US threatens retaliatory levies if UK presses ahead with digital tax
Tensions between London and Washington were growing on Wednesday after the US threatened to impose retaliatory tariffs if the UK introduced a tax on technology companies.
Speaking at an event at the World Economic Forum in Davos, Switzerland, chancellor Sajid Javid insisted the 2% levy would be introduced in April, despite American opposition.
He said the tax was "important" and "proportionate", and had been designed as a temporary measure which would "fall away once there is an international solution".
But US Treasury secretary Steve Mnuchin, who was on the same panel as Javid, immediately hit back.
He told the audience: "We have been pretty clear that we think the digital tax is discriminatory in nature. There’s an OECD process that we are participating in.
"International tax issues are very complicated, they take long times to look at and if people want to just arbitrarily put taxes on our digital companies, we will consider arbitrarily putting taxes on car companies."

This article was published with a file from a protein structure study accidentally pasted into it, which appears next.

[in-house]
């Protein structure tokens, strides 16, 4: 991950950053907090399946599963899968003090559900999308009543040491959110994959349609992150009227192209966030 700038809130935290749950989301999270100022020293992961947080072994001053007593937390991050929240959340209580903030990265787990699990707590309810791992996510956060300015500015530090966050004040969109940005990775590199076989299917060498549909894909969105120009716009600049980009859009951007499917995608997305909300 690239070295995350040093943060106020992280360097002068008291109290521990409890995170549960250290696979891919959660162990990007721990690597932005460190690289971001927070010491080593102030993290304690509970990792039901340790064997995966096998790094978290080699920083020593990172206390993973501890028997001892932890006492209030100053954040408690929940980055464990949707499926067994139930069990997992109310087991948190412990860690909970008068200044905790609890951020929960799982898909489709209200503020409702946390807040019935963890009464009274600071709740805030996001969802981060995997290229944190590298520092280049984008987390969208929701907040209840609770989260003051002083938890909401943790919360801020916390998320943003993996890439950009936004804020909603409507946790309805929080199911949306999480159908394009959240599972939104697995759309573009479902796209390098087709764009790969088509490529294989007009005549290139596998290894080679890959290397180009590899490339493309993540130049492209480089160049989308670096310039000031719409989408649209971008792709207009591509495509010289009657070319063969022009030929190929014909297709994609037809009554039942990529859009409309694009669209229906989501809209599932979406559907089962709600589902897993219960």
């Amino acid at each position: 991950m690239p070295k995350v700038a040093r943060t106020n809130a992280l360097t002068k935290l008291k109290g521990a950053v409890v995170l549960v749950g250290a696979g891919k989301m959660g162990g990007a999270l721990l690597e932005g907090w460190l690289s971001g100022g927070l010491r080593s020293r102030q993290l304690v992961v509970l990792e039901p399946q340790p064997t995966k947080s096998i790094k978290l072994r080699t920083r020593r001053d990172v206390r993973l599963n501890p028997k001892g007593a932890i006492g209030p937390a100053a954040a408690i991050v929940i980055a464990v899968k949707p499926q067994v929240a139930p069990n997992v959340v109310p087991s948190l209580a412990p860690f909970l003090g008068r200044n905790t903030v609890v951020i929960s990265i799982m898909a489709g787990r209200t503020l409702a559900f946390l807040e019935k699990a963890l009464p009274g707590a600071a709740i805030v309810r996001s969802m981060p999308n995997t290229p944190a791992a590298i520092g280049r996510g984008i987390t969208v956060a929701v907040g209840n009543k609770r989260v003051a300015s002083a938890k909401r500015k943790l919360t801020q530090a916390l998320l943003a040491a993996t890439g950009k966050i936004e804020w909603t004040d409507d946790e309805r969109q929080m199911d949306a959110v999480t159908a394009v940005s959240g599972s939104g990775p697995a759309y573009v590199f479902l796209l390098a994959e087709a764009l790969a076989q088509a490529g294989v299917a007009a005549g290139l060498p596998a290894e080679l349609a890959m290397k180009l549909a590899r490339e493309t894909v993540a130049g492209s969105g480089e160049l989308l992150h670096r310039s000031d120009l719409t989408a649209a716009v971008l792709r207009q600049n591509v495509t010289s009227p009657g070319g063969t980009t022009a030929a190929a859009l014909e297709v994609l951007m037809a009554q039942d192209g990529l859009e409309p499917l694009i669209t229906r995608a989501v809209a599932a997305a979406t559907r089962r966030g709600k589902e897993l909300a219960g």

The US believes the tax would unfairly discriminate against American tech companies such as Facebook, Amazon and Google-parent Alphabet. It has already had a similar run-in with France, threatening to impose tariffs on imports of cheese and wine if its government went ahead with unilateral plans to introduce a digital tax. France is understood to have agreed to delay introducing the tax.
The UK tax, which was first announced last year, is expected to bring in around £500m. The timing of the spat with the US is difficult, however, as talks are set to begin between London and Washington next week over a post-Brexit trade deal.